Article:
1. Preparation of new families of new families of highly robust and crystalline MOFs using oxamidato- and oxamato-based ligands derived from biomolecules and robust aromatic amines derivatives of chiral amino acids as ligands. These MOFs show tuneable pore size and functionality, as a direct consequence of the size and chemical nature of the chosen amino acid residues with either sulphur- or oxygen-containing functional groups, which must be also capable to anchor to the pores the desired metallic species in subsequent Tasks. These materials have been also explored with excellent and publishable results in other fields such as water environmental remediation and magnetism. In this context, we have reported a new MOF derived from the amino acid L-serine that can be used in the molecular recognition and sorbent extraction of hydrophilic vitamins in juices. Another MOF derived from the amino acid L-histidine has been also used for the efficient capture and separation of greenhouse gases and their crystallographic visualization. Another oxamato-based MOF showed magnetic ordering. We have also developed a family of multivariate MOFs (which are being used for the in-situ preparation of heterometallic SNMCs) that shows excellent properties in the capture of organic and inorganic contaminants. Finally, some of these MOFs are being processed as mixed matrix membranes (MMM-MOFs) and explored their application in different technological applications. Most of these results have been already published (see 1.1 section).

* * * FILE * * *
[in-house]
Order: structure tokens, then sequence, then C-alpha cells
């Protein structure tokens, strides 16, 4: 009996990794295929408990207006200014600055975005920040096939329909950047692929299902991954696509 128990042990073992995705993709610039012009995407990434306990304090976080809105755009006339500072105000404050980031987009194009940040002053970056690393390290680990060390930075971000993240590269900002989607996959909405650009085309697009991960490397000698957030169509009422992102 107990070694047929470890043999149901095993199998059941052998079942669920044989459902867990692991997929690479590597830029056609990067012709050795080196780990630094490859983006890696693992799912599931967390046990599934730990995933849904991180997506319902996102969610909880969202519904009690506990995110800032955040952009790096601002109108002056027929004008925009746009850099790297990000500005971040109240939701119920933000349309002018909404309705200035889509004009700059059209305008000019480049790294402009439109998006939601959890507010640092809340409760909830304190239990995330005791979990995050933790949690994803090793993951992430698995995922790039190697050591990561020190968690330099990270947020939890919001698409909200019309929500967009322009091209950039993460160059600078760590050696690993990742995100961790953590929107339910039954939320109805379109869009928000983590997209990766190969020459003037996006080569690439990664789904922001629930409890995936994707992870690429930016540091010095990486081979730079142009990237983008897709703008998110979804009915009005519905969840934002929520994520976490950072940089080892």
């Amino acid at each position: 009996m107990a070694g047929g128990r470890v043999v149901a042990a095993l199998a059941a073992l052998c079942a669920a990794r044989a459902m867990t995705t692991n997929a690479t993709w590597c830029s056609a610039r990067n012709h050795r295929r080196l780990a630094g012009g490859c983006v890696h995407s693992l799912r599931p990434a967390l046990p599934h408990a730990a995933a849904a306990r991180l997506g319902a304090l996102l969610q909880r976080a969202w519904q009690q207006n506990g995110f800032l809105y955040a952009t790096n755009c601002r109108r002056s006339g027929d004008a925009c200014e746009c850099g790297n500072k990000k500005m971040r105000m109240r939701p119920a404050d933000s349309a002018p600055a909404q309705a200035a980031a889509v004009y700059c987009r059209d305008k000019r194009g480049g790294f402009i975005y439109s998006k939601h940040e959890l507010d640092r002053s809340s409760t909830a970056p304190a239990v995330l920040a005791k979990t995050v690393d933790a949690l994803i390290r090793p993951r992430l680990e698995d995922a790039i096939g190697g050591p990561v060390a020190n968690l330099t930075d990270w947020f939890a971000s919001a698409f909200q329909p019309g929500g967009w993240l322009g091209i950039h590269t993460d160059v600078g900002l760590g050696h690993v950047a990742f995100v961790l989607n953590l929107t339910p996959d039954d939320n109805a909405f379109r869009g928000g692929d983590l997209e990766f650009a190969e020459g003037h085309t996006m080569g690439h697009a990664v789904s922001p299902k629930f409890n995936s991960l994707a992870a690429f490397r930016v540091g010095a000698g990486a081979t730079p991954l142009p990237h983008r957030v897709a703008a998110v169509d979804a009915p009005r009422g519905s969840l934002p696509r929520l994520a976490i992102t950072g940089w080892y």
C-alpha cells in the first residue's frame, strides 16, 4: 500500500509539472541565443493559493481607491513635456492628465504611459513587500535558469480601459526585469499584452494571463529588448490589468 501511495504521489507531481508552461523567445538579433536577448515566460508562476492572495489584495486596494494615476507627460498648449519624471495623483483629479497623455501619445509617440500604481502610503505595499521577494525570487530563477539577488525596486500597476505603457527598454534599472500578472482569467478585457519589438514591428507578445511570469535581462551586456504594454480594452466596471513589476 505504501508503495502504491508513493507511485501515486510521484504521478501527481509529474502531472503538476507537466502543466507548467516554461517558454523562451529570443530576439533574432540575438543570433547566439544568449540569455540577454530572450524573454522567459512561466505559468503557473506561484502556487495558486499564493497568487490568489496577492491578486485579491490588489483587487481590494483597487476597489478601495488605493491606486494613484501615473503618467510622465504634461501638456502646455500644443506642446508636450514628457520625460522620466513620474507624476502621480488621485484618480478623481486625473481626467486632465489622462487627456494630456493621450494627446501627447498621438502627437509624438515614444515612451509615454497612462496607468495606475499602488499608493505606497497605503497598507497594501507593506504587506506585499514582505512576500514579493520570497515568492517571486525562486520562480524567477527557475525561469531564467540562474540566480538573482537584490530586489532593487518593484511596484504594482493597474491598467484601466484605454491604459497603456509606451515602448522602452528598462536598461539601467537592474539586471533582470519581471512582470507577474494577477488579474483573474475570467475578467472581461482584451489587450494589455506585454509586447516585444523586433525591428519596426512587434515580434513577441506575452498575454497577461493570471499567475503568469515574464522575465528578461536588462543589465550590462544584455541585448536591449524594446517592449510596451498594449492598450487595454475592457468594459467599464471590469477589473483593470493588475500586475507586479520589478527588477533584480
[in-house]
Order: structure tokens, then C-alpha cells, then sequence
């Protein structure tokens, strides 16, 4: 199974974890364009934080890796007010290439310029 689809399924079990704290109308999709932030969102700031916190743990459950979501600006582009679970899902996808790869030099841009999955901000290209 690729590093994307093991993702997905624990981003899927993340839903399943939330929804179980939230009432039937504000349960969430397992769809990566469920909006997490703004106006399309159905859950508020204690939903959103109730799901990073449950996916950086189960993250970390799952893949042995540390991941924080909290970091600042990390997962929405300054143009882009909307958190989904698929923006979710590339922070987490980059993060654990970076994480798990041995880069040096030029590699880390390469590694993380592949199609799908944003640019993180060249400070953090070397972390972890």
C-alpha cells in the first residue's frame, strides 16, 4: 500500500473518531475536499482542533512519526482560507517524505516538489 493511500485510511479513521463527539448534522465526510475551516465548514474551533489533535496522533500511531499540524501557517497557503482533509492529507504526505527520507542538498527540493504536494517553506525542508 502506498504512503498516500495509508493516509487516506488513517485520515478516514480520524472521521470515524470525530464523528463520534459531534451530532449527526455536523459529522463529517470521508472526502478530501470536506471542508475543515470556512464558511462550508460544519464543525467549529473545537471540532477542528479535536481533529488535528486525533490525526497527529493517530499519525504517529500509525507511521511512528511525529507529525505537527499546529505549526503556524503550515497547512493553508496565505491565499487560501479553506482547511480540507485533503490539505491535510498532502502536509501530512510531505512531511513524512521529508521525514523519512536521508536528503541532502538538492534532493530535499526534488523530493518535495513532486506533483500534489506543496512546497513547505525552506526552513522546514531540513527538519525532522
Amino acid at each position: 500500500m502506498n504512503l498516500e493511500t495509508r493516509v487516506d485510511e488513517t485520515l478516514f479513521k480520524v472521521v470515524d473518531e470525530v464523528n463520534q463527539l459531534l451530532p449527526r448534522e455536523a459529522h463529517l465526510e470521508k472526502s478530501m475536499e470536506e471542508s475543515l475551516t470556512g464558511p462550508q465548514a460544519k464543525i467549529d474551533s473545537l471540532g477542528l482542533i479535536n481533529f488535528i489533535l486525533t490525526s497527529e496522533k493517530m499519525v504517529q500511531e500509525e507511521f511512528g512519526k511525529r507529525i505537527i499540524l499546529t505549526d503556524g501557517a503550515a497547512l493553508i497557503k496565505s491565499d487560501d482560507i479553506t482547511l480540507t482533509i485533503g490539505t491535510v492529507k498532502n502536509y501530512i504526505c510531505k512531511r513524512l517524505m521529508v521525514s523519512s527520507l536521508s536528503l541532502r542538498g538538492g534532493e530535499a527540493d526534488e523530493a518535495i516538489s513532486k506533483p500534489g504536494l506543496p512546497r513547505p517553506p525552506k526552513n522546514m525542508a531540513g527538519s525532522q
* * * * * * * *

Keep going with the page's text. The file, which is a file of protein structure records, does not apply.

2. We have carried out the MOF-driven preparation and atomic-level SCXRD characterisation of different SNMCs and single atom catalysts (SACs) using the MOFs described in the previous section. For that, we have followed the programmed strategy, based on the controlled insertion of the desired metal salts that are anchored to the network by interacting with specific functional groups or retained by electrostatic interactions in case of anionic frameworks. In so doing, we have achieved the formation of different well-defined ligand-free subnanometer metal clusters (SNMCs) and single atoms catalysts (SACs) such as Ag2 and Au3 (SNMCs) and Pt and Pd (SACs). In addition, such small species have been characterised by using SC-XRD, being the first examples of SNMCs and SACs characterised crystallographically within MOFs. As planned, we have explored their catalytic activity which is outstanding in some cases. For example, Pd SACs have shown excellent activity and reusability in the selective oxidation of primary alcohols to carboxylic acids. Other SNMCs are showing also excellent results in industrially relevant reactions like the water gas-shift reaction or the selective hydrogenation of olefins and paraffins. Some of these results have been already published (see section 1.1).